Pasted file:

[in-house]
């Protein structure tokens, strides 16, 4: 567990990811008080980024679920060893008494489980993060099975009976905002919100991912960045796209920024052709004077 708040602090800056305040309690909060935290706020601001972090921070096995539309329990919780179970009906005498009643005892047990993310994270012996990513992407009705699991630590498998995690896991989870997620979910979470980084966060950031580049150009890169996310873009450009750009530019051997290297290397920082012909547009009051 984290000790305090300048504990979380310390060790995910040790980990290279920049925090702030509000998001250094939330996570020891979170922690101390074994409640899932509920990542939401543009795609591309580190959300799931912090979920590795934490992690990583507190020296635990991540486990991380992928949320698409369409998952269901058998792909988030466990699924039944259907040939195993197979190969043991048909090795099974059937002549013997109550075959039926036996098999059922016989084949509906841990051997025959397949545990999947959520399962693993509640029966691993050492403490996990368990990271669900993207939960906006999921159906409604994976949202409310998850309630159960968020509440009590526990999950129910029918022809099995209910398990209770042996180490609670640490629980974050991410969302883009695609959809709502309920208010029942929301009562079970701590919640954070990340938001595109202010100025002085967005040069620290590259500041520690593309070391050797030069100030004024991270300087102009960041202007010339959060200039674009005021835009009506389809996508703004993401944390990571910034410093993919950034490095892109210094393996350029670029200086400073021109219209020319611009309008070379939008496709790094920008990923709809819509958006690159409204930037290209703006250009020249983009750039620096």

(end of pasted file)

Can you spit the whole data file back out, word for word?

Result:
[in-house]
């Protein structure tokens, strides 16, 4: 567990990811008080980024679920060893008494489980993060099975009976905002919100991912960045796209920024052709004077 708040602090800056305040309690909060935290706020601001972090921070096995539309329990919780179970009906005498009643005892047990993310994270012996990513992407009705699991630590498998995690896991989870997620979910979470980084966060950031580049150009890169996310873009450009750009530019051997290297290397920082012909547009009051 984290000790305090300048504990979380310390060790995910040790980990290279920049925090702030509000998001250094939330996570020891979170922690101390074994409640899932509920990542939401543009795609591309580190959300799931912090979920590795934490992690990583507190020296635990991540486990991380992928949320698409369409998952269901058998792909988030466990699924039944259907040939195993197979190969043991048909090795099974059937002549013997109550075959039926036996098999059922016989084949509906841990051997025959397949545990999947959520399962693993509640029966691993050492403490996990368990990271669900993207939960906006999921159906409604994976949202409310998850309630159960968020509440009590526990999950129910029918022809099995209910398990209770042996180490609670640490629980974050991410969302883009695609959809709502309920208010029942929301009562079970701590919640954070990340938001595109202010100025002085967005040069620290590259500041520690593309070391050797030069100030004024991270300087102009960041202007010339959060200039674009005021835009009506389809996508703004993401944390990571910034410093993919950034490095892109210094393996350029670029200086400073021109219209020319611009309008070379939008496709790094920008990923709809819509958006690159409204930037290209703006250009020249983009750039620096």